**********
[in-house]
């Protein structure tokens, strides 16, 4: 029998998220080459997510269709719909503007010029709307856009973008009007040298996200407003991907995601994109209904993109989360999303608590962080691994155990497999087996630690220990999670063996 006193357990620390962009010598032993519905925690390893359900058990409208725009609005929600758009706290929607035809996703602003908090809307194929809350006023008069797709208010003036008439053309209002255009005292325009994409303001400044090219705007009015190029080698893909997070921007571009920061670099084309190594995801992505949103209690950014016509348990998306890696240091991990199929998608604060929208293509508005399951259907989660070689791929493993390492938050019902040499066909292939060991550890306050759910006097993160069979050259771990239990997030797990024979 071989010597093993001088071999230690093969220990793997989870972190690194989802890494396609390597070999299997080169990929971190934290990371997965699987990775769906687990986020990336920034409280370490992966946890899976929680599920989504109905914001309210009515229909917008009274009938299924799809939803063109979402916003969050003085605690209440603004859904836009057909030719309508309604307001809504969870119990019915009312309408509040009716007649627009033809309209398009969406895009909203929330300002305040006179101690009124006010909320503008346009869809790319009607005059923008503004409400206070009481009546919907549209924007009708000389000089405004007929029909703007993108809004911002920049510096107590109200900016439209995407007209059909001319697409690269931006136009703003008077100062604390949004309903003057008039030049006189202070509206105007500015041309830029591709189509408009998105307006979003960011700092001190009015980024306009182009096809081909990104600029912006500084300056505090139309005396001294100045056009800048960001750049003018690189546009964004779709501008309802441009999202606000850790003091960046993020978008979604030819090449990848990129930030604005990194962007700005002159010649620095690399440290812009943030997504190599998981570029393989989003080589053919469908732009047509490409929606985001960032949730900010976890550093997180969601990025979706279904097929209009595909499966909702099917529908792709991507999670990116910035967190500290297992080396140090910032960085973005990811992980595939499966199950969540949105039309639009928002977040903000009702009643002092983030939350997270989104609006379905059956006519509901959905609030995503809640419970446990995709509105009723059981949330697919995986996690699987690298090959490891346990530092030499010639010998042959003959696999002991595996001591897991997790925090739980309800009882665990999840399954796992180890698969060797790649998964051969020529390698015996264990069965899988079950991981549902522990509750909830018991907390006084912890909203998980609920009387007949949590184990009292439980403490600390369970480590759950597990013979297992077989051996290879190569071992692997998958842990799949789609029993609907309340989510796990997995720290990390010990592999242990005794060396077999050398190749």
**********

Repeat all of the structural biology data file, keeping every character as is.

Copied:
[in-house]
């Protein structure tokens, strides 16, 4: 029998998220080459997510269709719909503007010029709307856009973008009007040298996200407003991907995601994109209904993109989360999303608590962080691994155990497999087996630690220990999670063996 006193357990620390962009010598032993519905925690390893359900058990409208725009609005929600758009706290929607035809996703602003908090809307194929809350006023008069797709208010003036008439053309209002255009005292325009994409303001400044090219705007009015190029080698893909997070921007571009920061670099084309190594995801992505949103209690950014016509348990998306890696240091991990199929998608604060929208293509508005399951259907989660070689791929493993390492938050019902040499066909292939060991550890306050759910006097993160069979050259771990239990997030797990024979 071989010597093993001088071999230690093969220990793997989870972190690194989802890494396609390597070999299997080169990929971190934290990371997965699987990775769906687990986020990336920034409280370490992966946890899976929680599920989504109905914001309210009515229909917008009274009938299924799809939803063109979402916003969050003085605690209440603004859904836009057909030719309508309604307001809504969870119990019915009312309408509040009716007649627009033809309209398009969406895009909203929330300002305040006179101690009124006010909320503008346009869809790319009607005059923008503004409400206070009481009546919907549209924007009708000389000089405004007929029909703007993108809004911002920049510096107590109200900016439209995407007209059909001319697409690269931006136009703003008077100062604390949004309903003057008039030049006189202070509206105007500015041309830029591709189509408009998105307006979003960011700092001190009015980024306009182009096809081909990104600029912006500084300056505090139309005396001294100045056009800048960001750049003018690189546009964004779709501008309802441009999202606000850790003091960046993020978008979604030819090449990848990129930030604005990194962007700005002159010649620095690399440290812009943030997504190599998981570029393989989003080589053919469908732009047509490409929606985001960032949730900010976890550093997180969601990025979706279904097929209009595909499966909702099917529908792709991507999670990116910035967190500290297992080396140090910032960085973005990811992980595939499966199950969540949105039309639009928002977040903000009702009643002092983030939350997270989104609006379905059956006519509901959905609030995503809640419970446990995709509105009723059981949330697919995986996690699987690298090959490891346990530092030499010639010998042959003959696999002991595996001591897991997790925090739980309800009882665990999840399954796992180890698969060797790649998964051969020529390698015996264990069965899988079950991981549902522990509750909830018991907390006084912890909203998980609920009387007949949590184990009292439980403490600390369970480590759950597990013979297992077989051996290879190569071992692997998958842990799949789609029993609907309340989510796990997995720290990390010990592999242990005794060396077999050398190749």